May 20, 2003 | Rating: 5/5
  • The film wears its charm on its sleeve, which is probably as good a place as any to wear it: tender, hilarious, gracefully reticent.

    Jul 9, 2018 | Full Review…
  • Paris was never so beguiling.

    Aug 8, 2012 | Rating: 4/4 | Full Review…

Audience Reviews for Stolen Kisses (Baisers Volés)

  • Jul 30, 2014
    If there was a director more suited for directing comedy as a part of the Nouvelle Vague ( love pronouncing that term), it was Truffaut. For the second time he directs comedy and employs Léaud in a feature length movie. Sure, we had Tati, but it is surprising, even for a Truffaut follower, how light-hearted this film progressively gets. It lacks a sense of consistency, and that's the point. It goes everywhere like a leaf in a tornado without caring about its course and yet remaining surprisingly charming. Jean-Pierre Léaud is the most underrated actor ever in my book and personal experience. Acting comes so naturally to him that one wonders the extent to which he is portraying himself, like some directors did in front of the camera in their obsessive, but undeniably stylish cameos. The whole array of anecdotes in the life of the protagonist, who once again likes to read Balzac, like some of the main characters in Truffaut's films (hadn't you noticed?), feels like improvisatory bliss for the sake of entertainment, and it even resorts to slapstick and "dumbness" humor in the vein of Mr. Hulot. Anyway, just watch this delight. A simple review for a simple film. Truffaut was, once again, finding his language, continuing Antoine Doniel's story for the fourth time. 81/100
    Edgar C Super Reviewer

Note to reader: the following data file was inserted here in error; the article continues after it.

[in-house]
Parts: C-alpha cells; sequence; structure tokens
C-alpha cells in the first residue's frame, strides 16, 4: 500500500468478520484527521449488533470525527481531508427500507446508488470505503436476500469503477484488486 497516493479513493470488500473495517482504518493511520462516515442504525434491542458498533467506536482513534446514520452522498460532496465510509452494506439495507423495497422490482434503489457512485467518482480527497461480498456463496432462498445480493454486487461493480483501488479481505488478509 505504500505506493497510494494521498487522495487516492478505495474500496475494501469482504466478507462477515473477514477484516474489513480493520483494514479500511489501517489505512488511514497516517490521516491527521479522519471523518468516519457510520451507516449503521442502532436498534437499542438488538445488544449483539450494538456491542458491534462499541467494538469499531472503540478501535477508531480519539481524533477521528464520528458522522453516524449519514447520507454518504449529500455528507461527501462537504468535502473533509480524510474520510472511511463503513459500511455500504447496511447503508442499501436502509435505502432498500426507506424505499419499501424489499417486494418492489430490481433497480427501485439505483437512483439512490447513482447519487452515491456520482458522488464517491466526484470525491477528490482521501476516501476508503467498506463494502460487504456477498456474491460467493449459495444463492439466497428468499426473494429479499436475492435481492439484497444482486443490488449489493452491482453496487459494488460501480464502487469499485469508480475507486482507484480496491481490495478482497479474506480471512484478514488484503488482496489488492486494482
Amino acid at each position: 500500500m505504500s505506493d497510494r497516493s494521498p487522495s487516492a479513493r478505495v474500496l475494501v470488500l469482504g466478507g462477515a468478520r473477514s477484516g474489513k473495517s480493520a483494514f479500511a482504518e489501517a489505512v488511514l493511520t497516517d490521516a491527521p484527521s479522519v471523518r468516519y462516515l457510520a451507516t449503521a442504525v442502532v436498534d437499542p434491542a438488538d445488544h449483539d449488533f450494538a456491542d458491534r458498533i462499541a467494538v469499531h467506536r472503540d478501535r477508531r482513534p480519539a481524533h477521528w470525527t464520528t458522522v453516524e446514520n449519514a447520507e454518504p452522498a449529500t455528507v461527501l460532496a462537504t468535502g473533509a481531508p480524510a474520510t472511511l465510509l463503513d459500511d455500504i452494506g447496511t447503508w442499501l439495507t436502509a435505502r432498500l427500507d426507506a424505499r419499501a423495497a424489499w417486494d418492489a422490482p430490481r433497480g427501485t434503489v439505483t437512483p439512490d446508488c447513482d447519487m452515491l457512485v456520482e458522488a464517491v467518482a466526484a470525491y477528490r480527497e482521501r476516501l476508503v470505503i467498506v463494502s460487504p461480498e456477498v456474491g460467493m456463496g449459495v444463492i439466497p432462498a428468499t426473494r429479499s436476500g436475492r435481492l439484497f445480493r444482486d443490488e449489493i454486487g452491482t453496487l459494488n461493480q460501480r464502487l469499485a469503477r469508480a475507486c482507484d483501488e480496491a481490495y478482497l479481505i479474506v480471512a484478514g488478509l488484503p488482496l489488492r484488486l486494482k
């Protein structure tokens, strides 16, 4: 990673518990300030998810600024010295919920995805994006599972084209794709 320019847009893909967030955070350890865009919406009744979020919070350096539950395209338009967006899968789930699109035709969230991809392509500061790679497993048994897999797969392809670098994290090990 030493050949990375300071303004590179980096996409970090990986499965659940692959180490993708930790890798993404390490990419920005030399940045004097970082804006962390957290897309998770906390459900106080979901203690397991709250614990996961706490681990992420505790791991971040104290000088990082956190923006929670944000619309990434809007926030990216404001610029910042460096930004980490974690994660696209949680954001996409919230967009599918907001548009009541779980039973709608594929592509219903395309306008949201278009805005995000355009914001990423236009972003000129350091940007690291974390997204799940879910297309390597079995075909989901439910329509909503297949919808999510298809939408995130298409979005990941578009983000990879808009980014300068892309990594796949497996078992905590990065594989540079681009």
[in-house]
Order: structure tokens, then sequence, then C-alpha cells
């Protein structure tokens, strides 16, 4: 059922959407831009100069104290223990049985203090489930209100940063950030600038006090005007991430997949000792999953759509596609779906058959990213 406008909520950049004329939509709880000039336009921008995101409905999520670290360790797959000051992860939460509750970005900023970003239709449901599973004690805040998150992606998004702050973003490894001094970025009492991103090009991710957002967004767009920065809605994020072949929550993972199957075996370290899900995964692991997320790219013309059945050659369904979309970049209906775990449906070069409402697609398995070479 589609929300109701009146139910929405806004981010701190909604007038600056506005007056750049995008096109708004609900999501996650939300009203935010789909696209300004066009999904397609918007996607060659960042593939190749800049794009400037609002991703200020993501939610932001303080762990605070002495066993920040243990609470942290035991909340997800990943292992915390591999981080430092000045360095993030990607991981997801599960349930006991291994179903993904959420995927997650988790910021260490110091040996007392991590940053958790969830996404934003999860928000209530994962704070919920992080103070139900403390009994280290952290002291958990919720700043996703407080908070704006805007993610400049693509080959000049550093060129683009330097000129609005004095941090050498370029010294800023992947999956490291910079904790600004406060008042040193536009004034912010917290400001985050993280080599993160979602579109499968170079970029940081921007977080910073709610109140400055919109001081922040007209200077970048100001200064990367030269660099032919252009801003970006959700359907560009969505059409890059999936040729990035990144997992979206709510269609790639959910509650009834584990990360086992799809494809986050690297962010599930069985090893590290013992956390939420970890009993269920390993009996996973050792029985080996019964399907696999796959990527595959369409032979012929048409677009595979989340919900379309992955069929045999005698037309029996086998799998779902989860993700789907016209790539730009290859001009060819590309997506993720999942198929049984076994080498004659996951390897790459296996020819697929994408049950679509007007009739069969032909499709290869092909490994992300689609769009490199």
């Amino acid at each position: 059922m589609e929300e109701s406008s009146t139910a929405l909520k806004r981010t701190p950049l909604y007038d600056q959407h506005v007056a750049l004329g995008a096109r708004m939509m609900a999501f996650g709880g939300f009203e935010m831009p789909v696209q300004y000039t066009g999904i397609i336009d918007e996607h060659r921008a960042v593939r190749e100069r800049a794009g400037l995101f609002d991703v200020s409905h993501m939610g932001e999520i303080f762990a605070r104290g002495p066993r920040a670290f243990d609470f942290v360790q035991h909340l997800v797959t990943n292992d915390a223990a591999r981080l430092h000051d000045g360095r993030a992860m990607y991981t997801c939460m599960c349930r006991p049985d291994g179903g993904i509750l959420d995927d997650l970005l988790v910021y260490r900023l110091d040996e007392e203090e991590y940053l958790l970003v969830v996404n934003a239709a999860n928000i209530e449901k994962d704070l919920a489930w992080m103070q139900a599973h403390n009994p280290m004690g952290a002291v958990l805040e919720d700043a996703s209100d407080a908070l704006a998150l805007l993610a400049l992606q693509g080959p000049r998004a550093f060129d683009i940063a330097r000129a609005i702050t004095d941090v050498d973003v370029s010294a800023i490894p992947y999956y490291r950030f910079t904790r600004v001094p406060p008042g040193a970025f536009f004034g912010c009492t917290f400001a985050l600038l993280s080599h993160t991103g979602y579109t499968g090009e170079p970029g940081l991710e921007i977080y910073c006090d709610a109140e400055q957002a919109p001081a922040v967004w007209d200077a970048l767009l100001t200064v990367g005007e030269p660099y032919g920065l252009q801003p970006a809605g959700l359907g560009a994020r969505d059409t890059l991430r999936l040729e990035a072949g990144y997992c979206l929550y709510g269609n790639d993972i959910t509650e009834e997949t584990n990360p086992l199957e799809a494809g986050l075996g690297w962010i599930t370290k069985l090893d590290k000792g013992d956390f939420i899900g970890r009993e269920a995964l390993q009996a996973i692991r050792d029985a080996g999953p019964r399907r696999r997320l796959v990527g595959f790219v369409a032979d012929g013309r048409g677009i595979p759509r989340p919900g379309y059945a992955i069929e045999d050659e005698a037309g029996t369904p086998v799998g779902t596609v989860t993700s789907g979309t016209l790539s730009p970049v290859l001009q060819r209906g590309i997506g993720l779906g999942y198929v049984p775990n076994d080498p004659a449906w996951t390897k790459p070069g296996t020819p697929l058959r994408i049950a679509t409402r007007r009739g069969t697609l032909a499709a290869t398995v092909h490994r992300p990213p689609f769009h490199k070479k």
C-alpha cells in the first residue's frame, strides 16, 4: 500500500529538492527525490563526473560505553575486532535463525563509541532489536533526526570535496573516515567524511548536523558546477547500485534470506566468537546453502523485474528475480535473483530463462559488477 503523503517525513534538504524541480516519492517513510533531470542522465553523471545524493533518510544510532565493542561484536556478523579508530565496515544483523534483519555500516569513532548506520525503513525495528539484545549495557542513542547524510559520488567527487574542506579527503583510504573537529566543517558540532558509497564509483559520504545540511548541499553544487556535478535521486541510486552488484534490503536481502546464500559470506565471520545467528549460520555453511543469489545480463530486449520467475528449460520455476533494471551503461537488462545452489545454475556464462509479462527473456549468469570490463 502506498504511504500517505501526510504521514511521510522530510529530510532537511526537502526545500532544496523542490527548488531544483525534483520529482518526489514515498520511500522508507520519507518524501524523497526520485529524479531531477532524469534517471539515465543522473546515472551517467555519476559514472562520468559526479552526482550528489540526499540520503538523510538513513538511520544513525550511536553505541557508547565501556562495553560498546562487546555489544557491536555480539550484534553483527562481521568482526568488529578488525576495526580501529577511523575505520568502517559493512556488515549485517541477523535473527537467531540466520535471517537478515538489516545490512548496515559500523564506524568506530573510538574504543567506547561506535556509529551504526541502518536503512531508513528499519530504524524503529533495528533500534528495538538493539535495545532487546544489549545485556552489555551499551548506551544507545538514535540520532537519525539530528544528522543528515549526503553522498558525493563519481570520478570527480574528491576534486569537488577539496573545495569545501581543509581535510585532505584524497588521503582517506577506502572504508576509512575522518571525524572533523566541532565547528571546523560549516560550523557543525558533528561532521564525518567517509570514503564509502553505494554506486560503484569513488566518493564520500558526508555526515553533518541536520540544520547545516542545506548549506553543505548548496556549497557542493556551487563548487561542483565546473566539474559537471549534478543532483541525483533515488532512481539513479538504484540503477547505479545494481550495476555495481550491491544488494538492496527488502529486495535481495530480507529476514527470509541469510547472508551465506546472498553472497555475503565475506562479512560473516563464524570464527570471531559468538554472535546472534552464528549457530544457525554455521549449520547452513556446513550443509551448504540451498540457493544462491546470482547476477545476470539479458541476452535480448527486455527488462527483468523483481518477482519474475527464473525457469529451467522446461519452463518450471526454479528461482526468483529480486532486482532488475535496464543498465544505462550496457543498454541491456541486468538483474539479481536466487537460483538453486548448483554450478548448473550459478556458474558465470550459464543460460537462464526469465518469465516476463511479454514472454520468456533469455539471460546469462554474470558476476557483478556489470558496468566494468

• Apr 23, 2011
    Truffaut's second best film of his career. Which just happens to be the second feature in the infamous Doinel series.
    Alex H Super Reviewer
  • Nov 01, 2009
    Francois Truffaut's third Antoine Doinel film has a happenstance feel of just dropping in to see what's new with our boy. He's freshly bounced out of the military, and is casually skipping from mediocre job to mediocre job without success. Meanwhile, he courts a past girlfriend, the stunningly photogenic Claude Jade. The light, episodic story doesn't have much of a point, and this frustrated me for awhile. But eventually, the film's romantic charm won me over. There are some surprisingly funny moments, and the gentle resolution surely influenced Woody Allen.
    Eric B Super Reviewer
  • May 15, 2009
    After following Antoine Doinel as a young boy in Les quatre cents coups and his désamours in L'amour à vingt ans, in Baisers Volés we see the life and lovers of an "akward" young man. Then it comes the great Domicile Conjugal where Antoine and Christine are married and where we see a kiss scene from Baiser Volés, and L'amour en fuite, the last film of this serie. You don't need to watch these films in order. Actually, it could be interesting to begin from the end and then back to the first one, to understand Antoine's life. <br> <br>
    Rubia Super Reviewer